As George Will among others never tires of pointing out, Common Councils and municipal legislatures across the nation are chugged with people who need to tell other people what to do. I think that you are capable of doing good things (and Roberts is not, for instance), but you are also a good candidate for the type of behavior Will decries.

    No, I'm not desperate. This place is too utterly ruined for that. I am however disgusted.

    It's almost too perfect that nobody is weighing in on any of this! Do people really not know what I'm talking about?

    I guess you win, John. Congratulations for wasting your words on such a know-nothing.

  17. Tim O'Connor complaining about ad hominem attacks? That's rich!

  18. Victor Mendolia in his official capacity was spared the charge of an unethical outing of a citizens' politics only by the population size of our city (unless he looked it up first ... right). This is the man who is speaking above.

    Give us one instance of my use of ad hominem Victor, and I'll eat my hat.

    I stand by the word "toady" above, for all the excellent reasons given.


    About Fracking Wastewater As De-Icing Agent

    The gas industry, in an attempt to dispose of millions of gallons of fracking wastewater, has marketed the salty byproduct of the natural gas drilling process (brine) to municipalities as an alternative to traditional road salt. Municipalities have also used it to tamp down dust on dirt roads.

    TestAmerica recently conducted a study on fracking wastewater as a de-icing agent, the Brine Analysis Test. Their research uncovered DEC records revealing arsenic, cadmium, benzene, toluene, phenol, naphthalene in the wastewater. The Ithaca Times reported: “In a 2010 pollutant analysis, a nationwide environmental laboratory TestAmerica found that brine from a Buffalo-based gas company contained increased levels of benzene. Furthermore, critics argue that brine use puts area waterways at risk of contamination.” In that same article, Walter Hang of Toxics Targeting says “No one knows all of the compounds present in the brine.”

    The 2011 DEC SGEIS included (Appendix 13) radiation test results from wastewater of 13 vertically fracked wells in NY. Those tests showed highly dangerous levels of radiation, specifically radium226. The levels were up to 267 times the EPA’s maximum safe standard for wastewater, thousands of times what is safe to drink (tests reveal up to 16,000 pico-curies per liter of radioactivity when EPA safe level for drinking water is 5pc/l).

    Brine that is spread on New York roads ends up in surface waters, water ways, and eventually New York drinking water. The health threat from potentially highly radioactive materials is terrifying and from a gas industry that has exemptions from most of our basic environmental protections such as the Clean Drinking Water Act, the Clean Water Act, and the Clean Air Act.

  20. Tim, like most lawyers, I work and live primarily with non-lawyers -- much in the same way that a grocer spends most of their time with non-grocers. I get along fine with most folks -- I don't dismiss people based on their choice of profession or their career. I don't, however, suffer fools easily and you have shown yourself, time and again, to be little better than that. You make some good points, Tim, but you are so orthodox in your approach to damn near everything and anything that you alienate yourself. That's foolish. We're done.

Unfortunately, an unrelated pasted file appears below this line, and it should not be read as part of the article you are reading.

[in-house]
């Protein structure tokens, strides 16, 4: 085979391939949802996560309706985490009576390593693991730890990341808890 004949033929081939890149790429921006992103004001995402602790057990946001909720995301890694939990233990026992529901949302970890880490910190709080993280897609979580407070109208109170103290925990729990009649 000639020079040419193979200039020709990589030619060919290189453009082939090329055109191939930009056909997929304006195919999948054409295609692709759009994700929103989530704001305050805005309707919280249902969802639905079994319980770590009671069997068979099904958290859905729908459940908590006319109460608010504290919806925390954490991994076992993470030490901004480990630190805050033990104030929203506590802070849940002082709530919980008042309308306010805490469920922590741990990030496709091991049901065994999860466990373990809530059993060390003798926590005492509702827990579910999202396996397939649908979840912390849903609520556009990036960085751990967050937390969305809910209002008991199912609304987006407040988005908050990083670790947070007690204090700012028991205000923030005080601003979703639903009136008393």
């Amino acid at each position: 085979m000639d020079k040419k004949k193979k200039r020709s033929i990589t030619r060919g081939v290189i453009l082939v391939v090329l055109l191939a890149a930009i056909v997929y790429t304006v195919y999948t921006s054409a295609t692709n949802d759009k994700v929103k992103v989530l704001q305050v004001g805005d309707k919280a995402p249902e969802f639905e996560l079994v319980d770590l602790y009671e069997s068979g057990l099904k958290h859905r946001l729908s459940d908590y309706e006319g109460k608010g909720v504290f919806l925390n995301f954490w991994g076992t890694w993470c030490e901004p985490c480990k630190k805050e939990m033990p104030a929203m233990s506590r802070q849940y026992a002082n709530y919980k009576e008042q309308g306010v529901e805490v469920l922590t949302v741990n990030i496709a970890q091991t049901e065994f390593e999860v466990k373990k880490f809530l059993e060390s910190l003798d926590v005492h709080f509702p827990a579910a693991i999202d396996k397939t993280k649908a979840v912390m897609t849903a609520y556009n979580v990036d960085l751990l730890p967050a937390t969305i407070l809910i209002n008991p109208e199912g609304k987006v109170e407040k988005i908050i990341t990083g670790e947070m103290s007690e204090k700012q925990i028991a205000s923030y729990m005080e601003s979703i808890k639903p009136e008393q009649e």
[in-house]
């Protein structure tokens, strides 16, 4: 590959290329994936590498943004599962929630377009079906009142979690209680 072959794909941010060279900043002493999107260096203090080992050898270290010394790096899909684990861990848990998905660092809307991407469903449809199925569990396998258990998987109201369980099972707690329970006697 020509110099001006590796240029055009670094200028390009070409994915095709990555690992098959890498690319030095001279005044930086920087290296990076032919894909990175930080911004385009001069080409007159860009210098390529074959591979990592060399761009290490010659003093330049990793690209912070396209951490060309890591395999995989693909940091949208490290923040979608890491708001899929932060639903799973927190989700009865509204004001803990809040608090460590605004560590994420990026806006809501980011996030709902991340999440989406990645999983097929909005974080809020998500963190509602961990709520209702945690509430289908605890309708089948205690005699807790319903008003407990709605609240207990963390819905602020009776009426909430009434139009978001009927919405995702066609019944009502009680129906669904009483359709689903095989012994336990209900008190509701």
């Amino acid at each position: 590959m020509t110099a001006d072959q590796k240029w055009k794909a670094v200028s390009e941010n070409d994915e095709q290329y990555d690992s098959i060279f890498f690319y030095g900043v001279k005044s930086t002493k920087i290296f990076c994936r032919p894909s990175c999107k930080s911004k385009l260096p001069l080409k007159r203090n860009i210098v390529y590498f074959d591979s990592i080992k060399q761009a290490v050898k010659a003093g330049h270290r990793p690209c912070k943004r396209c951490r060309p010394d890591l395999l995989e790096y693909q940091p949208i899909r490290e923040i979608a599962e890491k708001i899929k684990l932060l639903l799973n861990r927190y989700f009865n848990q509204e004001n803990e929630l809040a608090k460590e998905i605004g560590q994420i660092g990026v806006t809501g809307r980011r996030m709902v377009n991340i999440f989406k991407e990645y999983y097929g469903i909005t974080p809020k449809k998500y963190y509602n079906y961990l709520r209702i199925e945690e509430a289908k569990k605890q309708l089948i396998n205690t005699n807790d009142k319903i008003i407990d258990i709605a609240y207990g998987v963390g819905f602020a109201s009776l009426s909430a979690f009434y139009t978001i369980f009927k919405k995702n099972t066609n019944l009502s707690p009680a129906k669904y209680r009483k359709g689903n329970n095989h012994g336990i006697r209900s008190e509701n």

21. Notice that none of my above arguments were engaged by either politico.

    To repeat my assertion, an actual case of petrochemical contamination that is being covered up by the city will go unaddressed, while the politicos set their sights on a very remote contamination threat to Hudson.

    The only response that could be mistaken as being substantive was when Mr. Friedman asked me whether "we should only spend our resources on cleaning up messes after they've been made, ad hoc, rather than trying to prevent them"?

    I have no problem with anti-fracking legislation. My problem is that this effort is a substitute for tackling an actual, present danger and an ongoing cover-up. Whether it is done intentionally or not, it is a distraction.

    If this were not so, someone would have addressed some small part of the substance of my arguments. No one did. (Nor did other commenters.)

    When it's easier to target the speaker than address the speaker's content, an ad hominem argument becomes a handy substitute for real argumentation.

    Rather than meet me halfway (remember that the fracking issue is a substitute), an alderman who I had not personally challenged went on to make the following replies to my arguments:

    1. "[You] see shadows everywhere." (11:54 AM)

    2. "[S]aying you see shadows is not an ad hominem comment ..." (1:33 PM).

    3. "As for discrediting you, well, you do a perfectly fine job of discrediting yourself. Any effort in this regard on my part would be wholly redundant and I'm too busy for that sort of thing" (1:33 PM).

    4. "[You] raise your own point of view and logic to a fetish. ..." (3:45 PM).

    5. "[Y]ou refuse to bend from that orthodoxy when presented with conflicting or difficult data" (3:45 PM).

    6. "You live in a black-and-white world of your own making while the rest of us live in a world full of shades of grey" (3:45 PM).

    7. "You attempt to insult me by denigrating my profession?!" (3:45 PM). [Q: Where? When?]

    For Victor Mendolia who perhaps doesn't understand what the phrase means, the following definition for "ad hominem" is from "":

    "As the principal meaning of the preposition ad suggests, the homo of ad hominem was originally the person to whom an argument was addressed, not its subject. The phrase denoted an argument designed to appeal to the listener's emotions rather than to reason .... The phrase now chiefly describes an argument based on the failings of an adversary rather than on the merits of the case ..."

    Make no mistake that my arguments were addressed above. Further, it's not hard to predict that an actual and present petrochemical contamination at our waterfront - and the city's strenuous efforts to conceal the issue, recently renewed - probably will never be addressed.

    The exhaustible lesson of life in Hudson: don't challenge the powers lest you be smeared.

  22. Edit: "Make no mistake that my arguments were NOT addressed above"(!).